With so many flooring options available to homeowners, settling on one particular one may sometimes prove to be a bit of a challenge. Everything from polished concrete to different type of tiling, the choices (and their pros and cons) can be a little overwhelming. Some people make it out of the first part of the woods and settle on timber flooring, finally! Right? Well, not really, now you have to pick the type of wood flooring, what species works for you, the grain, the colour, etc. so, what’s right for you? A number of things have to be considered to answer that question.
Types of Wood Flooring
There are mainly two types of timber flooring, engineered timber and solid timber. The main difference between these two is their composition. Solid timber, like the name suggests, is a single, solid block of wood while engineered timber is basically a sandwich of wood layers normally consisting of a top wear layer of timber and middle and lower layers of plywood glued together to make one block of wood. While solid timber is the first choice for purists, engineered timber has its advantages as it is able to be installed in more places that solid wood isn’t, such as in areas prone to moisture and humidity, due it’s adaptability. Other than this, there isn’t much difference between the two as both offer the same look. However, care must be taken in selecting engineered timber as some have top layers so thin they make refinishing and resanding impossible. The engineered timber to purchase that would give you value for your money would be wood with a top wear layer as thick as that of the wear layer on solid timber. This would allow to you to refinish and resand as many times as with solid timber.
Timber flooring comes in a variety of species, all of which vary in different aspects which you will have to take into consideration when choosing your floorboard species. The first and most important is the hardness of the wood. Timber varies in hardness and in turn durability. The higher the hardness ranking, which is scaled using what’s referred to as the Janka Hardness Scale, the more durable the wood. The other aspect to consider would be how well it takes to stain if you’re considering staining your floorboards after installation as some timbers take easier to stain than others. Your choice of species will also be highly dependent on where you are located. Jarrah, Marri, Spotted Gum and Blackbutt t are widely available in Australia.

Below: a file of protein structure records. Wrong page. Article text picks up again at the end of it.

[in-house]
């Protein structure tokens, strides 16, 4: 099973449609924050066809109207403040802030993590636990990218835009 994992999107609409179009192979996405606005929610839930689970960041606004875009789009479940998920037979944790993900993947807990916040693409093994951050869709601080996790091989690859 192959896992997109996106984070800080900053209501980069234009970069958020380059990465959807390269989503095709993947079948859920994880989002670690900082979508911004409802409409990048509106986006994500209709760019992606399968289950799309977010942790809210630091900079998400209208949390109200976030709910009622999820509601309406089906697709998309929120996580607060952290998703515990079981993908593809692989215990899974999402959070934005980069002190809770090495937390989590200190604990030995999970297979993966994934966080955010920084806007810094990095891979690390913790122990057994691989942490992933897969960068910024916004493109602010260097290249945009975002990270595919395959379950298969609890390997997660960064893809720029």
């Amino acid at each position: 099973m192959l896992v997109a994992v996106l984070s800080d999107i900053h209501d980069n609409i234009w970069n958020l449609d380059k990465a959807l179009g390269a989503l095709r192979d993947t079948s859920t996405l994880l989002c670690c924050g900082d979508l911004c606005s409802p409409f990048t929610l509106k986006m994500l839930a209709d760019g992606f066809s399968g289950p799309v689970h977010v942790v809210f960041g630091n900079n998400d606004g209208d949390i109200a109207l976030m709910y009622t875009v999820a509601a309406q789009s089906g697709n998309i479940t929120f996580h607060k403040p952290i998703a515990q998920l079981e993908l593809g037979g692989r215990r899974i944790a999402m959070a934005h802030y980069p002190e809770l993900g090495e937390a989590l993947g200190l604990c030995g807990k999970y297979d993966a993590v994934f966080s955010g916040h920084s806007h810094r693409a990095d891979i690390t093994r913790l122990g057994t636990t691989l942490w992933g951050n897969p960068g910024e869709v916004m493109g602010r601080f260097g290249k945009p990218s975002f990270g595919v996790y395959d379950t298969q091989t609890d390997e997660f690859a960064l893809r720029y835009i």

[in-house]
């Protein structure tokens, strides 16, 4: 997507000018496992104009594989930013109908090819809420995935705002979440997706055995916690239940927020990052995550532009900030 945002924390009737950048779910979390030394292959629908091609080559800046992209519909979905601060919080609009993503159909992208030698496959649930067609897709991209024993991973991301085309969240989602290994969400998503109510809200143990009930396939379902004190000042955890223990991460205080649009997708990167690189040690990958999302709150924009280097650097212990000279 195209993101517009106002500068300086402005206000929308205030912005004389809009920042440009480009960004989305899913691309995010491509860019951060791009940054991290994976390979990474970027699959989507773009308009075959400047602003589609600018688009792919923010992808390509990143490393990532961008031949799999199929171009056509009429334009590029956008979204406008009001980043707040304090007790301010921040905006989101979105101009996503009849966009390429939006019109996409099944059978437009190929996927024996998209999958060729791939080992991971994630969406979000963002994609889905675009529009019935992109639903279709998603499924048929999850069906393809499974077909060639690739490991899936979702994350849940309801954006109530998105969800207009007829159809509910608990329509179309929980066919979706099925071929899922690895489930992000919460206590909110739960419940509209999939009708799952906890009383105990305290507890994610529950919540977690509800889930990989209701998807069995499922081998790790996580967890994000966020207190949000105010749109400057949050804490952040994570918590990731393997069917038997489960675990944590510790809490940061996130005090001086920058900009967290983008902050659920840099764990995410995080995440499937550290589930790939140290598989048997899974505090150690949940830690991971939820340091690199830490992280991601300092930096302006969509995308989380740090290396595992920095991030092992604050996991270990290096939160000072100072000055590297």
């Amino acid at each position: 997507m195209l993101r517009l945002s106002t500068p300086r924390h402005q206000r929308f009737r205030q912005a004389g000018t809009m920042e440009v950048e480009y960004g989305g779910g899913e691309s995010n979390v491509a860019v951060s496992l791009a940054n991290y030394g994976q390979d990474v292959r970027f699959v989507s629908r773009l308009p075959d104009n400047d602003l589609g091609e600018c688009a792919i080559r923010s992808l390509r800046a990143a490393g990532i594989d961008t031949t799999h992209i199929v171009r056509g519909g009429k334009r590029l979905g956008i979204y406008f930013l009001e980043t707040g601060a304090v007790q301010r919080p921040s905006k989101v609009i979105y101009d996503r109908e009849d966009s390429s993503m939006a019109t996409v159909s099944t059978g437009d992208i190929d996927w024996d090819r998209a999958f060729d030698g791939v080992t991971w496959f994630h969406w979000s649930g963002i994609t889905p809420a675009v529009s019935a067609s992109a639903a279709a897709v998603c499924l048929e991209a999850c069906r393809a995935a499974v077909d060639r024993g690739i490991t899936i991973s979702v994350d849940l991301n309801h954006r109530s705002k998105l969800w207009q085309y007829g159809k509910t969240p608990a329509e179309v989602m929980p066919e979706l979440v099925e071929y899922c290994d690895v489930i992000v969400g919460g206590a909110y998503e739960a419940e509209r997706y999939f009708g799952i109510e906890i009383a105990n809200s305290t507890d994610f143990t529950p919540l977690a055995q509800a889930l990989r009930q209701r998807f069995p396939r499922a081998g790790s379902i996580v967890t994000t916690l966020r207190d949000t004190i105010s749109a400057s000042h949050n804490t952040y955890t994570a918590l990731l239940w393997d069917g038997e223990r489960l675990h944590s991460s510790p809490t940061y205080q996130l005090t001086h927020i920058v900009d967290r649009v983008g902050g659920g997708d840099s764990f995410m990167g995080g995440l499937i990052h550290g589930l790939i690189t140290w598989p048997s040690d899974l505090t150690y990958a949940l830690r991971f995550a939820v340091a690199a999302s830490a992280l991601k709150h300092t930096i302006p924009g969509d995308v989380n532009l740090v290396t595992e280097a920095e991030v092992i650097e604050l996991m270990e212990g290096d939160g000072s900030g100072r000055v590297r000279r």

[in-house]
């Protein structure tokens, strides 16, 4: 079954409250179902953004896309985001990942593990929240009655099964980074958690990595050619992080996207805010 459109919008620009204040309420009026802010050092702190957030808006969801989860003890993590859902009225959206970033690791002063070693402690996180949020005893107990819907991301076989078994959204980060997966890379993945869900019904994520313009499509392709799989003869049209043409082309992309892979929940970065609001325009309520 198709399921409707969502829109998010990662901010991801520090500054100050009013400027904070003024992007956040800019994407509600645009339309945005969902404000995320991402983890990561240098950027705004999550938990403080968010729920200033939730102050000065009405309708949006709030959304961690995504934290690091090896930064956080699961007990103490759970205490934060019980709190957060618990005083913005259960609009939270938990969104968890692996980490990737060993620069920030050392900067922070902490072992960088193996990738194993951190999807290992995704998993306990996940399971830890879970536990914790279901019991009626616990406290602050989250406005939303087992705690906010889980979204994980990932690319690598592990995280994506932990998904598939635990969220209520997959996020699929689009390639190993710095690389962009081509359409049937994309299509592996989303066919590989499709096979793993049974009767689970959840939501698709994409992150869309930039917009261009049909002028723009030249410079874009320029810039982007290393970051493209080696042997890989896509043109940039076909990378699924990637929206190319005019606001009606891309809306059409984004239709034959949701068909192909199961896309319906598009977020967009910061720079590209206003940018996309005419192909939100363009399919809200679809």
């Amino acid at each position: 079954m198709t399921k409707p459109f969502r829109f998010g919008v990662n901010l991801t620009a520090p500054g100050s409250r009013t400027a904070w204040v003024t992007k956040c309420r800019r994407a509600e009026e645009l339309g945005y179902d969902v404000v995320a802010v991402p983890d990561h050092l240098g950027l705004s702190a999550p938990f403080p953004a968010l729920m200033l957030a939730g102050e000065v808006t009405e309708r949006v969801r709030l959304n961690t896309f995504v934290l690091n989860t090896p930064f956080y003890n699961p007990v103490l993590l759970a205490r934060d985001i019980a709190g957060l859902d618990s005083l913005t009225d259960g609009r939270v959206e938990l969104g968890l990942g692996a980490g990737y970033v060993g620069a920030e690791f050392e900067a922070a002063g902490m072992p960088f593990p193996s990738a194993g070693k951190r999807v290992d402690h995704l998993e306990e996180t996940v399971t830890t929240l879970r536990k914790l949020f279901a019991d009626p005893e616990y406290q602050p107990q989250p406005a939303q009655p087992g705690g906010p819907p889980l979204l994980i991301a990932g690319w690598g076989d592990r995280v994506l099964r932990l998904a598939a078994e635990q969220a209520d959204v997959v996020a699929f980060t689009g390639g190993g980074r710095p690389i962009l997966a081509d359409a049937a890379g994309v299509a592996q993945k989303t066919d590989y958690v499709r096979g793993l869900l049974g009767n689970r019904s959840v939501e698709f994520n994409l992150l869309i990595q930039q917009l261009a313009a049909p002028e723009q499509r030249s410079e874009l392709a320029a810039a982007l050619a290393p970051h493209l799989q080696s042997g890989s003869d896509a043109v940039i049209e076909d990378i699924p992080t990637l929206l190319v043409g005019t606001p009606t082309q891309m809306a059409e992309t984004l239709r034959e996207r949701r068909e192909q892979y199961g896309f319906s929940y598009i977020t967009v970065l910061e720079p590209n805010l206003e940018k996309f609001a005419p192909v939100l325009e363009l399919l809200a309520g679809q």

Grain and Colour
Thanks to the wide variety of species timber comes in, you’re unlikely to have much trouble finding a floor that works with your interior design and décor. Your selection of grain pattern and colour will depend on the particular interior design style you wish to work with. The presented grain patterns in lumber, unlike the colour of the wood, are as a result of the saw methods used by sawyers to cut up a tree. Workshop Companion lists the three (3) methods used to cut up lumber, plain sawing, quarter sawing and live sawing, and their resulting grain patters. The plain saw produces boards with a flat grain on their faces and quarter grain on the side which work beautifully for rustic designs. The quarter saw produces mostly a quarter grain on the boards face and a flat grain on its sides which tends to add a bit of a lively feel to modern designs. The live saw gives you a flat grain at the centre of the boards that progresses into a quarter grain towards the edges.
Timber flooring can be purchased in two forms; either finished or unfinished planks. The greatest advantage with prefinished timber planks is that there are no surprises, what you see is literally what you get, this is due to the fact that they come “prefinished” with the stain and top coat factory-applied. Prefinished floors also have the advantage of taking less time to install in comparison to unfinished timber planks.
Unfinished or site-finished timber flooring comes bare or natural, with no stain or sealant applied. In this form, timber floors are installed on-site and the sanded and finished. The tricky part with unfinished timber floors is that you don’t know what they’ll look like after the finish is applied, and sometime the same species could look different with different gloss levels applied. The beauty with them though is that the end result is more or less up to you. You get to decide if they should be stained or not, if they should be super glossy or not, etc. They also have the advantage of an even sand and finish, as well as a consistent seal.
Installation and Cost
The cost of the timber flooring will depend on the type of wood (solid or engineered), the wood species and the finishing required. Normally the price of timber flooring tends to be a few dollars more than engineered flooring in both the pre- and site-finished categories. The cost of installation will largely depend on the type of timber flooring and the type of installation (which we discussed here) you choose as well as whether the timber flooring planks are to be finished on site or not.
Beginning your journey to beautiful timber flooring might seem a little daunting and tedious, especially if you’re very particular about what you want, but stress not, Simply Bamboo is here to help you through it, so feel free to contact us with and questions and/or requests for quotations. We look forward to working with you.